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Pacers 102, Celtics 97

Celtics’ bid for upset of Pacers falls short

Paul George (right) reacts after hitting a 3-pointer in the fourth that sealed it for Indiana.

MATTHEW J. LEE/GLOBE STAFF

Paul George (right) reacts after hitting a 3-pointer in the fourth that sealed it for Indiana.

The losses pile up, and they all look the same in the standings — a bunch of L’s.

Some are different than others — a few blowouts here, a few nail-biters there — but most are mirror images, with the Celtics falling night after night because they just lack the talent to win, the main consequence of their current rebuilding phase.

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After Saturday’s 102-97 loss to Indiana, Brad Stevens tried to squeeze out a few positives, a near nightly tradition for the rookie Celtics coach.

It’s never an easy thing for him to do, and during postgame conferences, he struggles to keep his face from contorting in the anguish that he feels inside.

And Saturday was especially difficult.

You could tell that just from the way he sat there, wistfully discussing what could have been.

“I’m excited because we’re getting better,” Stevens said, “but it’s rough, because I want to win that game. I mean, that game — we had a shot to win.”

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It’s true. The Celtics had a shot, which against the Pacers, who improved to a league-best 45-13, that’s all the Celtics, who fell to 20-40, could have asked for after being blown out by a total of 42 points in their last two games against Indiana.

“We were down 2 when [Paul] George hits that three,” Stevens continued.

Just 2 measly points — 96-94.

“If we get a stop and we get the ball back, we’ve got a shot to win that thing against a really good team,” Stevens said.

But they didn’t, because George hit that three, showing why he’s an MVP candidate.

The Pacers ran a play for him that Stevens said they run maybe once or twice a game — “Just set a nice little cross-screen down-screen with good movement.”

Which is really all an elite player like George needs. He came through the screen, grabbed the ball on the right wing, and let it fly. Splash.

“And that’s why he’s who he is,” Stevens said. “He gets that chance and you give a guy like that a chance and you just know it’s not going to end well. . . ”

It didn’t, of course, for the Celtics. The Pacers led, 99-94, with 1:15 left and the Celtics were cooked, once again.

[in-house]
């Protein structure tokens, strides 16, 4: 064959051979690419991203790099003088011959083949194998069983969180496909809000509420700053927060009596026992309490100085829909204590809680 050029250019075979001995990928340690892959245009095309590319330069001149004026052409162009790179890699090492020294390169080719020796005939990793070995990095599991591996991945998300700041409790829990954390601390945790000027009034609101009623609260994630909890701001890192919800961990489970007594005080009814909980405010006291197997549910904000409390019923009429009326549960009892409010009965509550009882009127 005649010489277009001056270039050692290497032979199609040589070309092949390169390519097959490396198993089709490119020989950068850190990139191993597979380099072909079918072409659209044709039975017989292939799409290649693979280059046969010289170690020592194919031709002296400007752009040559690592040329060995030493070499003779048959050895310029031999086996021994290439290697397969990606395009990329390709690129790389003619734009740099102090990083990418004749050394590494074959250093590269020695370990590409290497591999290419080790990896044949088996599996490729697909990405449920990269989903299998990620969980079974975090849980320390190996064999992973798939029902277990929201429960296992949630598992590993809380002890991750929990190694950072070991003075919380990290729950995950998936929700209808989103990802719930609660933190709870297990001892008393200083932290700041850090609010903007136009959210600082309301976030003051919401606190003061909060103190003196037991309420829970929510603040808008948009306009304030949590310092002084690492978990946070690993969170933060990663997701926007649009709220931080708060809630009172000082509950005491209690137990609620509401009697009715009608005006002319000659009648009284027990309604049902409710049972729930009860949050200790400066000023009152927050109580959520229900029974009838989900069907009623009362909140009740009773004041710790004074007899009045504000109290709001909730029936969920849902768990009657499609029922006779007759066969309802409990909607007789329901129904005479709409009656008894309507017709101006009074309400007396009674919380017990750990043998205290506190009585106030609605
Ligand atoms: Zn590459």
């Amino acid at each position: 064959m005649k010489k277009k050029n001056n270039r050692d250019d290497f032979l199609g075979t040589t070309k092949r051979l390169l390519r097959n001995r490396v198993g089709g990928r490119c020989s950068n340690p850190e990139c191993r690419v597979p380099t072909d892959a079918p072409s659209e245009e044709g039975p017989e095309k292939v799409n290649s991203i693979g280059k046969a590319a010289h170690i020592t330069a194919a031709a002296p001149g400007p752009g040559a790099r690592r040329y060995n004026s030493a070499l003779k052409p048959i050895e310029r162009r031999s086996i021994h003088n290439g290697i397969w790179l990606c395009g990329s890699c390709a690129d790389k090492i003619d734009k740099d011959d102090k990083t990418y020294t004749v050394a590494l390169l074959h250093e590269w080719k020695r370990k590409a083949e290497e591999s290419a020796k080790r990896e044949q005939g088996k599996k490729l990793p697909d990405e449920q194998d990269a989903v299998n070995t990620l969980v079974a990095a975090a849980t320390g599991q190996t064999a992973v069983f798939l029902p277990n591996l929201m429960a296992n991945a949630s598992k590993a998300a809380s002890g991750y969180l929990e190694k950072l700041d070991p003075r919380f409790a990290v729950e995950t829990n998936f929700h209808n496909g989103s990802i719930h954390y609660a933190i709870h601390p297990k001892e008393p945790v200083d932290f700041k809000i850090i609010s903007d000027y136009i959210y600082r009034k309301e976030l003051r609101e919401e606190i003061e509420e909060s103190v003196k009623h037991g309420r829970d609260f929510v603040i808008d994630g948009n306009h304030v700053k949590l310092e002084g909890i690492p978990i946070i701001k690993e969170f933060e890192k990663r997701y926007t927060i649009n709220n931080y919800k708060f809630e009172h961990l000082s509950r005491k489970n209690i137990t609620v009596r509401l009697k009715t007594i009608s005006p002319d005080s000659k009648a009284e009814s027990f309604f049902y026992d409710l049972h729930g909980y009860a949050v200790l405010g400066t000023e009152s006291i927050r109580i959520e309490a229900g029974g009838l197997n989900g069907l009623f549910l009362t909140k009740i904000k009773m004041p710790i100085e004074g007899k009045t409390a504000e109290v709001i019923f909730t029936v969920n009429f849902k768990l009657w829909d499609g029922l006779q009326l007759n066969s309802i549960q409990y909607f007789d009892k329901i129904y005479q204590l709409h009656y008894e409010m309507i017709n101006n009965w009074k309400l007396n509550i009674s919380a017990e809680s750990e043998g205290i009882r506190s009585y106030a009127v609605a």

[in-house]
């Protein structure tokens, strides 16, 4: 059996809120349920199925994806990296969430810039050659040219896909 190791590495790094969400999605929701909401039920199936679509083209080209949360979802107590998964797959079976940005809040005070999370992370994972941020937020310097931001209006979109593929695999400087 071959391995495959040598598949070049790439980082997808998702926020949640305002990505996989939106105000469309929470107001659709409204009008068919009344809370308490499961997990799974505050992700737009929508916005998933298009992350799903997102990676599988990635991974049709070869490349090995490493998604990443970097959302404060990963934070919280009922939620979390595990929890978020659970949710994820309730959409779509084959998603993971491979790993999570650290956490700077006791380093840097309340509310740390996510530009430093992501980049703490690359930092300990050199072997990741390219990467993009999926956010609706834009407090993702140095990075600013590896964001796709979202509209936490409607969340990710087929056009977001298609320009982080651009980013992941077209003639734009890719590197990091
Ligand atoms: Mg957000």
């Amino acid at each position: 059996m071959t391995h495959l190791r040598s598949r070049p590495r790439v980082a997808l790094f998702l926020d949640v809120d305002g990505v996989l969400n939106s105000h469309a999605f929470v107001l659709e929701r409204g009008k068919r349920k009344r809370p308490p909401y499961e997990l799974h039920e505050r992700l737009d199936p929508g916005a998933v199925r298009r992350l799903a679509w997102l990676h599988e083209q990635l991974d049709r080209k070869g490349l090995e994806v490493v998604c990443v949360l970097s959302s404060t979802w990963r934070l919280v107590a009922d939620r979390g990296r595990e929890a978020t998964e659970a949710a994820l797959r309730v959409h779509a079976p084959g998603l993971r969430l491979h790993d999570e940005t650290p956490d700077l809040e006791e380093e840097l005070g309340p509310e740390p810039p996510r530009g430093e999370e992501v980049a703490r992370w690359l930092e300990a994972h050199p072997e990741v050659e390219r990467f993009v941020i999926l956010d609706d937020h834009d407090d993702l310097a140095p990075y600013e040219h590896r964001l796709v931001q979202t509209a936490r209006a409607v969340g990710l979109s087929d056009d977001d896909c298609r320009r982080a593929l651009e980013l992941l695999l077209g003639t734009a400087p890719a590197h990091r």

George finished with 25 points and eight rebounds, and he scored 10 of the Pacers’ final 12 points.

“I missed too many easy points and I told myself when it comes back around that I have to make my shots and so I just locked in my focus and my teammates found me,” George said after shooting 9 for 20.

The Celtics, who have lost six of seven, looked back on a 3-pointer that they wished they could’ve had back — not the one George made, but one from Rajon Rondo.

With 4:37 left and the shot clock about to expire, the Celtics’ captain banked in a deep 3-pointer that the referees initially said was good. It gave Boston a 93-90 lead.

But after a review, the officials determined that the shot didn’t beat the shot clock.

“Kind of took our wind out of the sails when that three didn’t count,” said Kris Humphries, who had one of his best games as a Celtic with 18 points and 10 rebounds.

“It let the pressure off of them,” said Celtics forward Jared Sullinger, who returned after a three-game absence with a concussion to score 10 points off the bench.

“They had a lot of pressure and that kind of let them sit back. They were playing frantic when the score was like that.”

Now, the pressure was off.

Then George made a pair of free throws and later added another bucket.

Just like that, the Celtics trailed by 4 instead of being up by 3.

“I’m tired of just taking positives, honestly,” Sullinger said. “It’s time to put some wins on the board. It seems like we’re saying this every other day.”

Boston was led by a game-high 27 points from Jeff Green, who made 10 of 22 shots.

Rajon Rondo gave one of his most spirited efforts, with 12 points, 11 assists, and 7 rebounds in 39 minutes.

Brandon Bass also added 16 points for the Celtics, who were playing without Avery Bradley (ankle), Kelly Olynyk (toe), and Gerald Wallace (ankle, knee).

The game was ultimately decided in the paint, where the Pacers held a 44-30 edge, which helped offset the Celtics’ 17-4 edge in fast-break points.

After trailing by as much as 10 in the first half, the Celtics led, 78-76, going into the fourth quarter.

The score was tight for most of the final frame before the Pacers — and George — put it to bed.

Yes, the Celtics played an excellent team down to the end. They still have nothing to show for it.

“It didn’t say half-L or half-win [in the record], it’s just a loss,” Humphries said. “Losing is not good. Yeah, we competed but we lost.”

Baxter Holmes can be reached at Baxter.Holmes@globe.com. Follow him on Twitter @baxterholmes

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